Using XML to Reduce SQL Server Round Trips

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Round trips to SQL Server kill performance. It takes time to set up the command, get it to the SQL Server, then to parse it, search for and format the results then return them to the application. If you need lots of little pieces of information this can get extremely frustrating, especially when you get a call from your DBA about the “horrible” app that you’re developing.
Sometimes you can bring back a super-set of the data you need in one query rather than several smaller queries and you may find that filtering the data down to what you need in code is faster than hitting SQL Server with lots of small queries. It is subjective, of course. There’s always a level in database programming where the theory is fine but you don’t really know until you try it.

I found myself thinking that there must be a better way though. There are two scenarios I want to cover – let’s start with the simpler one.

My Selection Criteria is Complex – e.g. It Contains a List

Wanting to pass a list as an input parameter to SQL Server is a common problem, and one that I’m pleased to say Microsoft addressed in SQL Server 2005 with table valued parameters. Except that they didn’t implement it in Linq-to-Sql or Entity Framework which proves a bit of a headache.

Table valued parameters also need to be in the schema and that’s not always under the control of the app developer. So what do you do if you’re stuck in hard place where you can’t do it the right way?

Let’s say Northwind – Microsoft’s now ancient example company – was integrating to another system. That other system might want details of several customers. Helpfully they can provide us list of the IDs they require. This is easy if you’re typing the SQL in directly…


You can of course build up the query text in code to be just like the above but you’d better pray that “Little Bobby Tables” never becomes a customer.

Naturally you can use a stored procedure to parse a CSV type string but whilst that’s not so open to a Sql injection attack it’s still pretty fragile.

A more robust way is to use XML. Here’s some C# with everything hardcoded so, as long as you have a Northwind somewhere, this should work via the magic of cut-and-paste (and editing the connection string).

private void GetCustomersByID(List<string> list)
    //make an XML document listing the customer IDs
    XElement doc = new XElement("customers");
    list.ForEach(customer =>
        doc.Add(new XElement("customer", new XAttribute("CustomerID", customer))));

    //Connect to the SQL Server
    using (SqlConnection connection = new SqlConnection(@"Server=(localdb)\v11.0;Integrated Security=true;Initial Catalog=Northwind"))
        using (SqlCommand getCustomers = connection.CreateCommand())
            getCustomers.CommandType = System.Data.CommandType.Text;
            //Command text uses the XML document to join to the target table as a way of selecting rows
            //(there are other, probably better ways)
            getCustomers.CommandText =
                "DECLARE @hdoc INT " +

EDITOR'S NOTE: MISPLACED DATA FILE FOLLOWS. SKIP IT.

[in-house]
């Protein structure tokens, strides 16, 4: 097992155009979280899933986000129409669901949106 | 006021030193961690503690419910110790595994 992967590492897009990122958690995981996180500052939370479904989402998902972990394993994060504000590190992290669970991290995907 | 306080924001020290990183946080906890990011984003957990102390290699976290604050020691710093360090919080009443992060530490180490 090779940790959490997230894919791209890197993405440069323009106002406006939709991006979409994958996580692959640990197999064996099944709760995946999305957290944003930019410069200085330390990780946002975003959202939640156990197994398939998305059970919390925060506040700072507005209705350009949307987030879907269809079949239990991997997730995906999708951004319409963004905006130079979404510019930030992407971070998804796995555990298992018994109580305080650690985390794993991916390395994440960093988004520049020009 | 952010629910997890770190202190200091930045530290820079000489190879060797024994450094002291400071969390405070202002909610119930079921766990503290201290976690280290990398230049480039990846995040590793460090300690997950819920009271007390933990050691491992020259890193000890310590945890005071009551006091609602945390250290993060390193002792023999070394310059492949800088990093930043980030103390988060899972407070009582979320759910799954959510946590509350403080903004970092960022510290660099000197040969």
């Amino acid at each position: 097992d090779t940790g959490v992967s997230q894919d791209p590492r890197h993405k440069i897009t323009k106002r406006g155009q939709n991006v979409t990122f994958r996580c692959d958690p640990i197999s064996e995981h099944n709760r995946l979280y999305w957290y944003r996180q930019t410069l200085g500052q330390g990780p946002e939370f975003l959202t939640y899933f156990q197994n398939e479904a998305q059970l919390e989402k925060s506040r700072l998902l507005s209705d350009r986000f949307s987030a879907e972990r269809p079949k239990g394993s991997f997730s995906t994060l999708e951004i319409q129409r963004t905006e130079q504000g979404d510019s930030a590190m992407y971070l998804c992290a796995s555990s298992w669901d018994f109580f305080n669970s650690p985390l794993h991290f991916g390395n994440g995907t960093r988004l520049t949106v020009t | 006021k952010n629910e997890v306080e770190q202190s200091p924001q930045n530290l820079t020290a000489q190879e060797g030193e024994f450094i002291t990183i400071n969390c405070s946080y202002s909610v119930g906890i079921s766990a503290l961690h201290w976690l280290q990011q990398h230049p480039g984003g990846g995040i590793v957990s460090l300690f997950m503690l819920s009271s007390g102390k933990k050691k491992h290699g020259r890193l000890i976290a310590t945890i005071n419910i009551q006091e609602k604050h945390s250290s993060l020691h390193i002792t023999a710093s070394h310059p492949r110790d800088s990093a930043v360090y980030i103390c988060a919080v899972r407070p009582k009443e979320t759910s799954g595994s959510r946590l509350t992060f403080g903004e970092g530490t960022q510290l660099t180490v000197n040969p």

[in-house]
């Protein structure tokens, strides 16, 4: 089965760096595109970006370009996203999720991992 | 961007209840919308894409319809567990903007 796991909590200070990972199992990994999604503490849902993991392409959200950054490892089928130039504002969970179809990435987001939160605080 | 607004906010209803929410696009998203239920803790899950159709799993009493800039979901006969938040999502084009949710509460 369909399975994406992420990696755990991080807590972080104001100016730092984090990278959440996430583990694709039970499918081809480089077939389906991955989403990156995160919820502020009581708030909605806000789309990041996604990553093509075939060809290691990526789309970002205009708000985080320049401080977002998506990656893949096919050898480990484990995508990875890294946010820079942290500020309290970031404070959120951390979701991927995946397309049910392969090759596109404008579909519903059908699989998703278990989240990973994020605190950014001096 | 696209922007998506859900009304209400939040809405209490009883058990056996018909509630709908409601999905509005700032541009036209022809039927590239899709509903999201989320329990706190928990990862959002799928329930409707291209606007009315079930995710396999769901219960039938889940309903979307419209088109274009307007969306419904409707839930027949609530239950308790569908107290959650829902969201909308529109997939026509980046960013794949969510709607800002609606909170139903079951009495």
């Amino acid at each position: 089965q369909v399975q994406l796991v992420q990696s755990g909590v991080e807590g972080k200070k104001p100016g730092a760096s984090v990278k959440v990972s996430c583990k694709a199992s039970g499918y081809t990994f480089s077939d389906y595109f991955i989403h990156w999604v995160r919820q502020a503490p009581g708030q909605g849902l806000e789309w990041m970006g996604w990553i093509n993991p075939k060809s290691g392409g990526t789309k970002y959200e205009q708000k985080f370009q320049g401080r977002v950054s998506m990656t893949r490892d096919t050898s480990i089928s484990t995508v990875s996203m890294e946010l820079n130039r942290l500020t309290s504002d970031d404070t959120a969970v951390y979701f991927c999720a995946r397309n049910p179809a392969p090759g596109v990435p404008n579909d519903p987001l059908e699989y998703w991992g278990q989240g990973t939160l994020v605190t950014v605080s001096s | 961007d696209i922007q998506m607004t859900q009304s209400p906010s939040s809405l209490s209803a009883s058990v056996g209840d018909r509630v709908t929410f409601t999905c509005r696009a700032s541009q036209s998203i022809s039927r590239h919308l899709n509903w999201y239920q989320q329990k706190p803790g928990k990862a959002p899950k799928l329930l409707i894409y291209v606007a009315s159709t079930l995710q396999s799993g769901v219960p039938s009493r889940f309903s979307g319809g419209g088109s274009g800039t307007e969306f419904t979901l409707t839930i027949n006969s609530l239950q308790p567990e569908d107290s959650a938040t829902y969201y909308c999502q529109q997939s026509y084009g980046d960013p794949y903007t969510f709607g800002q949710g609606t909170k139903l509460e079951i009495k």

"EXEC sp_xml_preparedocument @hdoc OUTPUT, @xml " +
                "SELECT [dbo].[Customers].[CustomerID], [CompanyName], [ContactName], [ContactTitle], [Address], [City], " +
                        "[Region], [PostalCode], [Country], [Phone], [Fax] FROM [dbo].[Customers]" +
                    "INNER JOIN OPENXML(@hdoc,'/customers/customer',1) WITH (CustomerID  nchar(5)) req " +
                    "ON req.CustomerID = dbo.Customers.CustomerID " +
                "exec sp_xml_removedocument @hdoc";
            getCustomers.Parameters.AddWithValue("@xml", doc.ToString());

            //bring the results back and display them
            using (SqlDataReader resultsReader = getCustomers.ExecuteReader())
                while (resultsReader.Read())
                    object[] values = new object[resultsReader.FieldCount];
                    Console.WriteLine(String.Join(", ", values.Select(x => x.ToString())));

So we make an XML document in C# – there are any number of ways of doing this, I chose LINQ’s XElement – and passed it to the SQL Command as a parameter. We then use OPENXML to open it as a rowset and inner join it to the target table, allowing us to bring back only the rows we want.
Of course there is an overhead in constructing the XML and parsing it in SQL Server and we must be aware of that, but this little trick does allow one to neatly work around some quite common problems.

Of course this example is a little trivial. It’ really only to demonstrate a technique. Where XML particularly wins – even over Table Valued Parameters – is that XML does not need to be a list of the same type. You could even specify groups of parameters or a complex structure enabling the SQL Server to make some informed choices about the data to return without having to issue multiple queries and incur unnecessary round-trip overhead.

I Want to Return Complex Information Made From Many Fragments of Data

This usually manifests itself when you need data from several tables where there isn’t a one-to-one relationship.